Yesterday I took my kids for the afternoon in Schenectady, NY. We stopped for lunch at a great old time coal fired bakery called Perreca's. Schenectady is great for its authentic Italian American establishments, relics of a bygone era that has died out in so many places. Bakery's, sausage makers like Sindoni and Garofalo, cheese makers like Cappiello, cafes and small eateries. If you haven't been, check it out.
After lunch we went into the shop
and bought a loaf of bread and some sweet sausage. For dinner I whipped up a classic of Italian American cooking, some sausage, peppers, onions and sphaghetti. Here is a quick and easy recipe for a classic, delicious meal.
Started with two pounds rope sausage. Cut the continuous rope into short links. Saute the sausage gently over medium high heat in a couple swirls of good olive oil. When lightly browned flip the sausage and allow to brown on the other side. This should take about 5 minutes on each side.
While the sausage is browning, slice a medium onion, a couple cloves of garlic, a small red bell pepper (I didn't have one this time,) and two hot cherry peppers. Open a 28 oz can of peeled plum tomatoes, preferably San Marzano Tomatoes or any imported Italian peeled plum tomatoes, and grab your dry oregano out of your pantry.
If you like the spice and flavor of hot cherry peppers you should keep them in your refrigerator at all times. they are a great addition to sauces, greens, sauteed meats, or an antipasto platter. Whole Peeled plum tomatoes are also a necessity in my cupboard. By them whole and not crushed, trust me. Dry oregano is a great herb to have around for Italian cooking. Unlike dry basil or dry parsley, which have no culinary use as far as I am concerned, oregano actually evolves in flavor and aroma when dried. Fresh oregano is perfect but not always available, especially when cooking a quick dinner for the family after a long day.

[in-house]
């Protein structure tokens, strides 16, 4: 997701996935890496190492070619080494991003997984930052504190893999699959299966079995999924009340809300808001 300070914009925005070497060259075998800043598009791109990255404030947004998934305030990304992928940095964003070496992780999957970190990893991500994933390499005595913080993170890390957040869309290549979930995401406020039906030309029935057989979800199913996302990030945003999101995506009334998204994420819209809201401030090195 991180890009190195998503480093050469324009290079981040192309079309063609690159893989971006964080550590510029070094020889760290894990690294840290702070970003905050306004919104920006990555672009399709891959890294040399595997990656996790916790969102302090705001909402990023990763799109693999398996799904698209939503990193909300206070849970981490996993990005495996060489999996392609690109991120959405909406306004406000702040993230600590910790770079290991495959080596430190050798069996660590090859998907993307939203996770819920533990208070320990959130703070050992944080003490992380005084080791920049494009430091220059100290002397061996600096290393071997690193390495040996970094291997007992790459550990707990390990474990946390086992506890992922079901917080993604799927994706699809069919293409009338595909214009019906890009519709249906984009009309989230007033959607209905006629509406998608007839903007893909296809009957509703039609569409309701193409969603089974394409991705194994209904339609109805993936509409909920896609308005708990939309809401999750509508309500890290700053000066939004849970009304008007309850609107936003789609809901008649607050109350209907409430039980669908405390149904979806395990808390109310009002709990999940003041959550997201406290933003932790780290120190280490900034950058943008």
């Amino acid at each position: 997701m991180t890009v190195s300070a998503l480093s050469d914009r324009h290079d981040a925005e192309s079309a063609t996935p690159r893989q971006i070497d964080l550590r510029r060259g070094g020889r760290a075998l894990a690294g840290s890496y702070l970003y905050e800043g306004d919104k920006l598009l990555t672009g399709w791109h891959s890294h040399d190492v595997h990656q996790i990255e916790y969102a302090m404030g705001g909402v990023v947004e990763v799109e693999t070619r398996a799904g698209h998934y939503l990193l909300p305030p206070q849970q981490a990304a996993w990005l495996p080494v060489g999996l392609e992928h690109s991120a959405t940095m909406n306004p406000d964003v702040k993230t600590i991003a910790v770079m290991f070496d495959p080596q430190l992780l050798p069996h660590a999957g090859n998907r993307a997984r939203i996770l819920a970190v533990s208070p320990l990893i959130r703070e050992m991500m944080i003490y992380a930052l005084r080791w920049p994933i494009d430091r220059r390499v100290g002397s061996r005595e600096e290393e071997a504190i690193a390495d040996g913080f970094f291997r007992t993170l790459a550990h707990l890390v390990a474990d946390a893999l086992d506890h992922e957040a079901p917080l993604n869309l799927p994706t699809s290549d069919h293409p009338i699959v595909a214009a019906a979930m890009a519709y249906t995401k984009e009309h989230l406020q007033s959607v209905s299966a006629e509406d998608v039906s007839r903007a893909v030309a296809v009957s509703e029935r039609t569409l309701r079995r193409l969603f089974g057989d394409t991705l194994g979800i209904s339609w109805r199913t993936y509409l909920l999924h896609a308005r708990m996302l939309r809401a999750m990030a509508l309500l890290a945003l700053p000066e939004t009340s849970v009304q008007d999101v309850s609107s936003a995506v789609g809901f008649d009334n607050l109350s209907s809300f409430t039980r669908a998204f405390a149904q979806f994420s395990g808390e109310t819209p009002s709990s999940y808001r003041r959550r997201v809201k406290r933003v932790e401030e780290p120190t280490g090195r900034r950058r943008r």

When the sausage is sufficiently browned add the sliced vegetables, salt and black pepper to taste, and a few pinches of dry oregano. Push the onions and garlic and peppers into the hot oil between the sausage so that everything can cook nicely. After about 5 more minutes, everything is nice and caramelized and smells fantastic.
At this point add the whole can of tomatoes and stir until everything is nicely blended and the tomatoes have broken down into a nice thick sauce. Add a bay leaf or two if you have them, and bring to a boil. Reduce the heat to a simmer and slightly cover the pan so that some steam can escape. After About 15 minutes shut off the heat and leave covered until ready to use.
Bring a pot of salted water to a boil. Make sure the pot is large enough to accommodate the amount of pasta you wish to cook. This recipe given here is enough sauce for about a pound of pasta. I like spaghetti for this but penne rigate or rigatoni would be great. Cook the pasta according to the manufacturer's instructions draining the pasta about a minute before perfect al dente. Allow the pasta to cook gently in the sauce for a couple minutes until the pasta is perfectly al dente and has absorbed and thickened the sauce nicely. Serve the pasta family style in a large heated platter and sprinkle liberally with grated Pecorino Romano cheese.
This preparation is also great so serve without pasta as a main course with some sauteed escarole or broccoli rabe. You could also stuff some sausage and a few spoonfuls of sauce into a nice crusty loaf of Italian bread, cover with some grated Pecorino Romano and Mozzarella cheese and bake in a heated oven till melted and browned.